Whenit comes to life as we know it, nothing is more important than liquid water.Now scientists have devised a way to spot water on distant planets that canonly barely be seen now, which in turn could reveal whether they might be ableto support life.
Inthe past two decades, astronomers have detected more than 300 planets orbitingalien stars. Although most of these exoplanetsare gas giants similar to Jupiter, powerful space telescopes such as the oneaboard NASA's recently launched Kepler Mission will make it easier to detectsmaller rocky exoplanets similar to Earth.
Seenfrom dozens of light years away, an Earth-likeexoplanet will appear in telescopes as little more than a pale dot. Now ateam of astronomers and astrobiologists has come up with a method to tellwhether such a planet harbors liquid water, using NASA's Deep Impact spacecraft.
Theprobe was setto watch Earth on two separate days, March 18 and June 4, 2008. At thetime, Deep Impact was between 17 million and 33 million miles from our planetand directly above the equator. It measured the light intensity from our planetin seven bands of visible light, from longer redder wavelengths to shorterbluer wavelengths.
Thescientists analyzed small deviations from the Earth's average color caused bysurface features such as clouds and oceans rotating in and out of view. Thiswas undertaken "as if we were aliens looking at Earth with the tools wemight have in 10 years" and did not already know Earth's composition,explained researcher Nicolas Cowan, an astronomer and astrobiologist at theUniversity of Washington in Seattle.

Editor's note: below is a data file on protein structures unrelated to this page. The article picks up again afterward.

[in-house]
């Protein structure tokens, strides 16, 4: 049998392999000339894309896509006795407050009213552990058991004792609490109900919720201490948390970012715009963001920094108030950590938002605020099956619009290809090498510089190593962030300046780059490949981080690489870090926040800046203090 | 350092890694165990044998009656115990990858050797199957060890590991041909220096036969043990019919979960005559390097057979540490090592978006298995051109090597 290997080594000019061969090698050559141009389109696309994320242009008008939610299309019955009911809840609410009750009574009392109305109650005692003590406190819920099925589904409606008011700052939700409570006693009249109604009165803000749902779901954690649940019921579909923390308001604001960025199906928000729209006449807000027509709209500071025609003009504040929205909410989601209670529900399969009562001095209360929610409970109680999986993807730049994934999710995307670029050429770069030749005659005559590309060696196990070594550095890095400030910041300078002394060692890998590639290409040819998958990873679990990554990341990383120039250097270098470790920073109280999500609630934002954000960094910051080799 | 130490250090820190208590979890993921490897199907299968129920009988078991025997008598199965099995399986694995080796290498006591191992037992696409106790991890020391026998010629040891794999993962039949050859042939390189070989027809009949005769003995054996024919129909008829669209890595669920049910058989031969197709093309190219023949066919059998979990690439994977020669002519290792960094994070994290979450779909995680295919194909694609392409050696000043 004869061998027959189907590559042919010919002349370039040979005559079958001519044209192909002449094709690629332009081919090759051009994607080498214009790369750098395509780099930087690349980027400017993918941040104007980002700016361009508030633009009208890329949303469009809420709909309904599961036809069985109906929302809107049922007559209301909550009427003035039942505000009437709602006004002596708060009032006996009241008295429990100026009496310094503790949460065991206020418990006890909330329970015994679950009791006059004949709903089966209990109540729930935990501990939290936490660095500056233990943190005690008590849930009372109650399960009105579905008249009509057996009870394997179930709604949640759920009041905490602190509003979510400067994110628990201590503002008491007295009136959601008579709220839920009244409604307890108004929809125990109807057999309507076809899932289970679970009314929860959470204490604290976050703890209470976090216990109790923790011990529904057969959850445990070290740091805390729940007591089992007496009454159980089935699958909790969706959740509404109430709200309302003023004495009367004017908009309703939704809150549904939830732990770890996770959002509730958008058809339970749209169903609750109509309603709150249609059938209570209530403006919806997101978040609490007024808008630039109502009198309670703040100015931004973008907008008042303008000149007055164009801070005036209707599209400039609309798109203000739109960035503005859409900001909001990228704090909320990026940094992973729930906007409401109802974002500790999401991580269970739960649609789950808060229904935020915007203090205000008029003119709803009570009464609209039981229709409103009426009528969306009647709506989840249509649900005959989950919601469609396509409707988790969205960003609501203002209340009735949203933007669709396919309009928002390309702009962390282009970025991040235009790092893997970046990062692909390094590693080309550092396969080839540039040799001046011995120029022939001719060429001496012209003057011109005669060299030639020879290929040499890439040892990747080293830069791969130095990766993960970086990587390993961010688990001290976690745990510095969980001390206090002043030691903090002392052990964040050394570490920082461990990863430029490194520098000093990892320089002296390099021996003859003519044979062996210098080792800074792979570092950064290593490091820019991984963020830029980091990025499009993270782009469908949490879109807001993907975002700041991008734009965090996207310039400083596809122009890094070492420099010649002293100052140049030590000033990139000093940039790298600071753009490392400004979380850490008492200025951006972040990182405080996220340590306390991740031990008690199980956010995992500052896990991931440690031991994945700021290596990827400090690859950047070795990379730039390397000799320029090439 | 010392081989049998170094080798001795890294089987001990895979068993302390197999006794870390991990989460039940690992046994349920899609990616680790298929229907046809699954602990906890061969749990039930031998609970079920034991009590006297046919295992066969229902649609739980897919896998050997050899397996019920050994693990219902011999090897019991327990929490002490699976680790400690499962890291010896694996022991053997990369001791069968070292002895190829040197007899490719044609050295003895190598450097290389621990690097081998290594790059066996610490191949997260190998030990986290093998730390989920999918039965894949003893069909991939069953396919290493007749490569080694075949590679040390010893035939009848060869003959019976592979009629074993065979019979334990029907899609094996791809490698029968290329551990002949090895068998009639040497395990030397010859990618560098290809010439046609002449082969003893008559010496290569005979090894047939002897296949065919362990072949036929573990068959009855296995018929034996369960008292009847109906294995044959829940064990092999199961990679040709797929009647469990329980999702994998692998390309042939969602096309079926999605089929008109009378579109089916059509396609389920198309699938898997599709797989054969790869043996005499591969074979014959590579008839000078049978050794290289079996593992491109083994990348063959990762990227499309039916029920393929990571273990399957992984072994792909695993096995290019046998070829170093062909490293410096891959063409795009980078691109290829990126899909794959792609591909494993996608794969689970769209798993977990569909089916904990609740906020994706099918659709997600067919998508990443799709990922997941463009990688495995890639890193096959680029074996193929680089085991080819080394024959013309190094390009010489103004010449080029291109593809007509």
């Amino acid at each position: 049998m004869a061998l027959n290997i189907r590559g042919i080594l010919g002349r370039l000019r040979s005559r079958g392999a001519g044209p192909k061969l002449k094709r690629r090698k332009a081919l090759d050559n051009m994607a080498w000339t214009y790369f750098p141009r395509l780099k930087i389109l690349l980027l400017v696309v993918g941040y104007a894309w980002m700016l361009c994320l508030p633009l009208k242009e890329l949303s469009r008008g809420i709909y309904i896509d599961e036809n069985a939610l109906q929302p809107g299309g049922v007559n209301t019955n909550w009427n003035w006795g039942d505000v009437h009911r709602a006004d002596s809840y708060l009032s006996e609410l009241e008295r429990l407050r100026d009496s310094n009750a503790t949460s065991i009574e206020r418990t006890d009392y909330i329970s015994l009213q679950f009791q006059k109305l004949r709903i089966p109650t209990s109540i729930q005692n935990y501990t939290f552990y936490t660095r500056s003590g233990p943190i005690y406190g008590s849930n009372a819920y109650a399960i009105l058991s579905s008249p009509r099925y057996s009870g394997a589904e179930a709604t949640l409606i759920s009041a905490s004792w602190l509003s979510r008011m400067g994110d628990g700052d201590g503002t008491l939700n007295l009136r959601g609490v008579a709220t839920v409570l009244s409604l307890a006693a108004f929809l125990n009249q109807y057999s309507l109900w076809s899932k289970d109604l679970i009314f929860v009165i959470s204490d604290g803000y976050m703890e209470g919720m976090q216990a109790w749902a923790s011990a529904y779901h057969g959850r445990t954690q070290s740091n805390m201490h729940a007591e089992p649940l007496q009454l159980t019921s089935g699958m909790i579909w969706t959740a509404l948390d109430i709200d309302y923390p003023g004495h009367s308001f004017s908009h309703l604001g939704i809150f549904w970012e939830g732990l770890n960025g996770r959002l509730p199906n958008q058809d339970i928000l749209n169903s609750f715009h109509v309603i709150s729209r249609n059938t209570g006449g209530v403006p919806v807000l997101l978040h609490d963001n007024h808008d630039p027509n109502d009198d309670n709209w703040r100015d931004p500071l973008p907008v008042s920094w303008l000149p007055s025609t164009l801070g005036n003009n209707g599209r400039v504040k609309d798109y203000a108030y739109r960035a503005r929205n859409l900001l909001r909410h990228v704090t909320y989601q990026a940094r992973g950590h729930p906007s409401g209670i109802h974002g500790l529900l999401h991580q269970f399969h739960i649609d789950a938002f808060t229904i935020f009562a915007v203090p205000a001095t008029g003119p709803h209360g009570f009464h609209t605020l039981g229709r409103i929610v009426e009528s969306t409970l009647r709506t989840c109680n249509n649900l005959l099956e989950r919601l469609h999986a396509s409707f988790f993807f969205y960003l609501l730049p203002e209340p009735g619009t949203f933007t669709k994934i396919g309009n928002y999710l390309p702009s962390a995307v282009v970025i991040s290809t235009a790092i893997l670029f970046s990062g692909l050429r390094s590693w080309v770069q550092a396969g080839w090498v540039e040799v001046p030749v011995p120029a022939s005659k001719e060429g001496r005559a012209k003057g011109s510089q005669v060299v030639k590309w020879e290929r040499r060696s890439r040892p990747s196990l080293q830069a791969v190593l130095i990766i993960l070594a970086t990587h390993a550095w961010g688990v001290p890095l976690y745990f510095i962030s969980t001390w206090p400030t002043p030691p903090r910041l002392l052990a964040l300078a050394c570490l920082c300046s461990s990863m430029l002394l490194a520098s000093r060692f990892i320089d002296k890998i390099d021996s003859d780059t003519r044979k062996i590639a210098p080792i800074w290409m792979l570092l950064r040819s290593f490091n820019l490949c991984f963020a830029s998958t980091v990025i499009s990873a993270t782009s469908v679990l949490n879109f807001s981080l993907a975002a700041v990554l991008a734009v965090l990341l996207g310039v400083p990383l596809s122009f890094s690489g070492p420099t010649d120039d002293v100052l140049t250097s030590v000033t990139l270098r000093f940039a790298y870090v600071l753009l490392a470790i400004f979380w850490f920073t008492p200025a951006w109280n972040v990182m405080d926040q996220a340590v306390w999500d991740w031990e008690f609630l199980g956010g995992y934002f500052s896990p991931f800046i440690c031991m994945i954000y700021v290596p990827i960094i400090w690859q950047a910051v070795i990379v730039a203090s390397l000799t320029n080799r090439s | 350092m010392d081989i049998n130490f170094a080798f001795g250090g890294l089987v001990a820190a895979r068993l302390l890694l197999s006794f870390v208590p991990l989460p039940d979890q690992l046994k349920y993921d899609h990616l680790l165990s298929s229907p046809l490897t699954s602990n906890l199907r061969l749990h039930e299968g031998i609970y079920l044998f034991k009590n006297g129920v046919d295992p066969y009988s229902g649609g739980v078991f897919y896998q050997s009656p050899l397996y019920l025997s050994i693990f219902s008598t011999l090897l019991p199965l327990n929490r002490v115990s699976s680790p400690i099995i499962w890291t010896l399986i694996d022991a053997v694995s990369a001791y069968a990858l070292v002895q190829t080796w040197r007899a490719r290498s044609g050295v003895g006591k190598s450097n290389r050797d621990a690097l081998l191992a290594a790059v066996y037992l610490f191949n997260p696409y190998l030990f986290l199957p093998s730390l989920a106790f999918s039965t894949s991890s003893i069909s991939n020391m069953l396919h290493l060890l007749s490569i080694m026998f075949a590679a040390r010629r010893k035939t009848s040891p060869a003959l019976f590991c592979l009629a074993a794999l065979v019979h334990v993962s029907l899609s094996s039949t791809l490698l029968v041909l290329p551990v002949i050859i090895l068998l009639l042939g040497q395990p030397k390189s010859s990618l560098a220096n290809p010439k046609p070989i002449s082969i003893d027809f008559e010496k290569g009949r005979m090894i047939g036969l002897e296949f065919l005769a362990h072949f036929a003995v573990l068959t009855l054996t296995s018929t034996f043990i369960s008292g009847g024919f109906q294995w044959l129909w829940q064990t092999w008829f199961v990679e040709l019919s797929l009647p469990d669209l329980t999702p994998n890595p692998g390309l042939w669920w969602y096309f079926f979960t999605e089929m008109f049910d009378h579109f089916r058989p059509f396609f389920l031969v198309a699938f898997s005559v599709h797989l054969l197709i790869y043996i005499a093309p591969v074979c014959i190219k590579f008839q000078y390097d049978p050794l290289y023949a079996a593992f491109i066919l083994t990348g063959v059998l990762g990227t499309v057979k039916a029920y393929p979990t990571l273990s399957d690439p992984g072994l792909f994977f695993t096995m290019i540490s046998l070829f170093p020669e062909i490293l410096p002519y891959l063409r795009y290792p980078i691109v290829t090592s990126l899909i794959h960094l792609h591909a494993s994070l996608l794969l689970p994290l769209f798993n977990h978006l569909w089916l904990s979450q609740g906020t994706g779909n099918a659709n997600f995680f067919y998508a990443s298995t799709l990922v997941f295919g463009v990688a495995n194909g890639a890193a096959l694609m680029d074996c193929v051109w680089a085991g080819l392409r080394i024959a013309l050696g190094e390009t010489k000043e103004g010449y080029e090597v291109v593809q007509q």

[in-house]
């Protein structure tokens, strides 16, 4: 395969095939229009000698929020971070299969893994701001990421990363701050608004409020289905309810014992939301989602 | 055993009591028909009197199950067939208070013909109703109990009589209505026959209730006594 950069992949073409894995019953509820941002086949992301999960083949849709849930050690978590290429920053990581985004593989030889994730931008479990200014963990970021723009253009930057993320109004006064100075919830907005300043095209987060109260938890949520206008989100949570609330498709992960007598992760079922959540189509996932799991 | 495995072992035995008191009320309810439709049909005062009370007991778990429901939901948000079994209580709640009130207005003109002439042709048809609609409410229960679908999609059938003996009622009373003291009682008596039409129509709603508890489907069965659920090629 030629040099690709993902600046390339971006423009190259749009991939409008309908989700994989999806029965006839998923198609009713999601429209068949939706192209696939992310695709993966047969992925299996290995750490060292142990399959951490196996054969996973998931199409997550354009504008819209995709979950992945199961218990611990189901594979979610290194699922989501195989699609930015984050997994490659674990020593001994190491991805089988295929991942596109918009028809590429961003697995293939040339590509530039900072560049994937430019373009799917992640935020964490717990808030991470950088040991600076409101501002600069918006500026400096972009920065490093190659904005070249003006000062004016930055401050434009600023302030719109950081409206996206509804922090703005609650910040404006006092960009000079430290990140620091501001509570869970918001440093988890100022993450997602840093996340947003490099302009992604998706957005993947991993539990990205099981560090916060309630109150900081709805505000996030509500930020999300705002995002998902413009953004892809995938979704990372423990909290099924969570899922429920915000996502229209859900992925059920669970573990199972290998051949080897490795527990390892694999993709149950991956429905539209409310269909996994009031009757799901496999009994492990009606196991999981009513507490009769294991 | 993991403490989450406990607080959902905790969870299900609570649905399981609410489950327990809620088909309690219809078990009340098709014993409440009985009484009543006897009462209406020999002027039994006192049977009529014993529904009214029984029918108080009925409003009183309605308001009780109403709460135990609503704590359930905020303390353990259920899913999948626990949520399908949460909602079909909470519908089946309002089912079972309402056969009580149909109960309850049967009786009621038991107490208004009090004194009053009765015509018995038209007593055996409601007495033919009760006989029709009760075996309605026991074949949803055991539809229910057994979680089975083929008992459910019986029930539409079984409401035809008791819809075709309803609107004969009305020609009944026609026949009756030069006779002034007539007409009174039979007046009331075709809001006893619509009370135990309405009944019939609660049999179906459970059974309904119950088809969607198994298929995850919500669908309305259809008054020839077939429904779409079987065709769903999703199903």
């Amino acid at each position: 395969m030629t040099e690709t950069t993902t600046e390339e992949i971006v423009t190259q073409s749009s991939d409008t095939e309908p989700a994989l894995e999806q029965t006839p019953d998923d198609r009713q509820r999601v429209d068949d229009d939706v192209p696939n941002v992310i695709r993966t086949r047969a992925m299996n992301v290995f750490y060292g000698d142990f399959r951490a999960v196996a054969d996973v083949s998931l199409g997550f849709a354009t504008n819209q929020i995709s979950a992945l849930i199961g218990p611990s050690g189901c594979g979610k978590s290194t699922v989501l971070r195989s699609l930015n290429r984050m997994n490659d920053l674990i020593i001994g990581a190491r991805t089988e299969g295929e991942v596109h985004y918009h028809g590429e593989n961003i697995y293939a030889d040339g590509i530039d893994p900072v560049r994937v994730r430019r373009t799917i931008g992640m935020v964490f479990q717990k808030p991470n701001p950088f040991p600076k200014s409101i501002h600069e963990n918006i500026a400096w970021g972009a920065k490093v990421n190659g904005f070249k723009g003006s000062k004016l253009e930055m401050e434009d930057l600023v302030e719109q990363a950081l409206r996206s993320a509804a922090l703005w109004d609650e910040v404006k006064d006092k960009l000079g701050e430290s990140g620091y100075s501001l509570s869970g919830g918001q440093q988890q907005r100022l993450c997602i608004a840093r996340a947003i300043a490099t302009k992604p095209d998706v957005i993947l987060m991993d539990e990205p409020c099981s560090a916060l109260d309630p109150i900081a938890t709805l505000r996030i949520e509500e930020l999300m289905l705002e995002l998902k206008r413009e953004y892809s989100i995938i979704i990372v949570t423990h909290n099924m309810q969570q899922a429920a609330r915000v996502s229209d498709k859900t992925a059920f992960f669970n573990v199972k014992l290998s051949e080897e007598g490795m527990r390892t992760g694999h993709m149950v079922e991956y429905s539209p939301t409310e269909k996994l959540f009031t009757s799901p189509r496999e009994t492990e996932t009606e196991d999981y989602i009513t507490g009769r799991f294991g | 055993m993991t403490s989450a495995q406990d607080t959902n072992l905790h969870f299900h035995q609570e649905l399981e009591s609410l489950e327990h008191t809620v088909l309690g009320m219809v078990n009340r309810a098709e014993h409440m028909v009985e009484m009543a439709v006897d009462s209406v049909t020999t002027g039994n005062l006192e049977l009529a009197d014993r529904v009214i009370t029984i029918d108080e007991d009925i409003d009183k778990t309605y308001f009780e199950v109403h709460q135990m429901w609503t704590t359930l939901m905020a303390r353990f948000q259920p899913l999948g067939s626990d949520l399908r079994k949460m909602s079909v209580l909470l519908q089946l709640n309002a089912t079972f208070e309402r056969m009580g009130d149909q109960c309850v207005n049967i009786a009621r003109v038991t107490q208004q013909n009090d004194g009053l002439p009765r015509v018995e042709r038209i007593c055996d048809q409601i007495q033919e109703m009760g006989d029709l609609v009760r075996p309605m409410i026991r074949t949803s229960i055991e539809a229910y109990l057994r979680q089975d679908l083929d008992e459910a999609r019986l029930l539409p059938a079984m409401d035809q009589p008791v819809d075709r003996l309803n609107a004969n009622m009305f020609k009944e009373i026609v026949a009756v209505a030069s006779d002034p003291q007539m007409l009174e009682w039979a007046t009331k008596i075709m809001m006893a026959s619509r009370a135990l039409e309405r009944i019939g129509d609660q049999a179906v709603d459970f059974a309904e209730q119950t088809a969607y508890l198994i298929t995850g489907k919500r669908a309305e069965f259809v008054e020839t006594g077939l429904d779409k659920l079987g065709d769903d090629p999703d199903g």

Thelight coming from the Earth was summed up as just as a single pixel. Sinceclouds cover half our planet, for the most part that dot looked very gray.However, as each day progressed, the clouds rotated in and out of view,revealing the surface underneath, "and the color of that little speck oflight changed by some small amount, say 10 or 20 percent," Cowan told SPACE.com.
Cowanand his colleagues found two dominant colors emerged, one at redderwavelengths, interpreted as landmasses, and the other at bluer wavelengths, judgedto be oceans.
"Youcould tell that there were liquid oceans on the planet," Cowan said.
Althoughsome non-habitable planets such as Neptune can also appear blue, in the case ofNeptune this color is likely caused by methane in the atmosphere. Cowan notedthere are clues that one can use to tell a watery planet from other kinds ofblue planet. For instance, Neptune "looks blue from every angle, the sameblue all the way around," he said. "For Earth, the blue varies fromone place to another, which indicates that it?s not something in theatmosphere."
Scientistshave detected waterin the atmosphere of hot extrasolar gas giants in the past three years,"but you can't claim those are nice places to live," Cowan said."If you found water on a rocky planet that is actually in thehabitable zone, not too close or far from the sun so that any water isentirely frozen or vaporized, that would be key, since liquid water seems to bethe thing needed for life."
Cowanand his colleagues are scheduled to detail their findings in the August issueof Astrophysical Journal.
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